ACLU Joins Fight Over Pennsylvania Law Curbing Inmate Speech

ACLU Joins Fight Over Pennsylvania Law Curbing Inmate Speech

The American Civil Liberties Union has joined a legal fight over a Pennsylvania law it says silences convicts, stifles advocacy and debates on prison issues.

Published January 9, 2015

PHILADELPHIA (AP) — The American Civil Liberties Union has joined a legal fight over a Pennsylvania law it says silences convicts.

The law allows violent-crime victims to take legal action when they feel an offender's conduct is perpetuating the effect of the crime. The ACLU challenged it in federal court Thursday, saying it stifles advocacy and debate on prison issues.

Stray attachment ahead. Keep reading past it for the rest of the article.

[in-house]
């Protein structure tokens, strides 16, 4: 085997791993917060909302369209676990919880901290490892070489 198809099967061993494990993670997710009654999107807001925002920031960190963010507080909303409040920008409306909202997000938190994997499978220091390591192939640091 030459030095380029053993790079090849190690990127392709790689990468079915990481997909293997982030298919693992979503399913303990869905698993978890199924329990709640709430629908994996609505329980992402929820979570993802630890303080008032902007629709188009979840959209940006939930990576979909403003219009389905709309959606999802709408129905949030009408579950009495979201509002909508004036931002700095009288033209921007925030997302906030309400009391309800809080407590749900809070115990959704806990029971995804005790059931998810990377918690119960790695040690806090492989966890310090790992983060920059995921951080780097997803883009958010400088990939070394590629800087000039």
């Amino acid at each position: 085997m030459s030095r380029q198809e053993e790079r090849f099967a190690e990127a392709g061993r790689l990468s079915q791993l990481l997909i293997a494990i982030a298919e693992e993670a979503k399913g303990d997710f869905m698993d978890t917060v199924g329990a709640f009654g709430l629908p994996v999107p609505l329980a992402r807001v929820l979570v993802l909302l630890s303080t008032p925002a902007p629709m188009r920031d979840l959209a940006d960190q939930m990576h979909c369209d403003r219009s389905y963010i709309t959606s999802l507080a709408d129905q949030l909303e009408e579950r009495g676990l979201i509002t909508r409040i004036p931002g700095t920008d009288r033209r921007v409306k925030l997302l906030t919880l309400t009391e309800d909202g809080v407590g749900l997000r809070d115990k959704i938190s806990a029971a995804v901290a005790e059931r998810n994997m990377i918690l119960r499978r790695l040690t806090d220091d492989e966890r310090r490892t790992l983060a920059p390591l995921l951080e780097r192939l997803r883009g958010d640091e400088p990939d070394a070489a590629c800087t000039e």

Gov. Tom Corbett signed the law in October after Mumia Abu-Jamal made a recorded speech to a Vermont commencement.

Corbett says the state wanted to curb the "obscene celebrity" cultivated by convicts like Abu-Jamal, who is serving a life sentence for the 1981 killing of a Philadelphia police officer.

Abu-Jamal and prisoner-rights groups have also sued. He has drawn international support for claims he's the victim of a racist justice system.

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(Photo: AP Photo/Chris Gardner, File)

Written by The Associated Press

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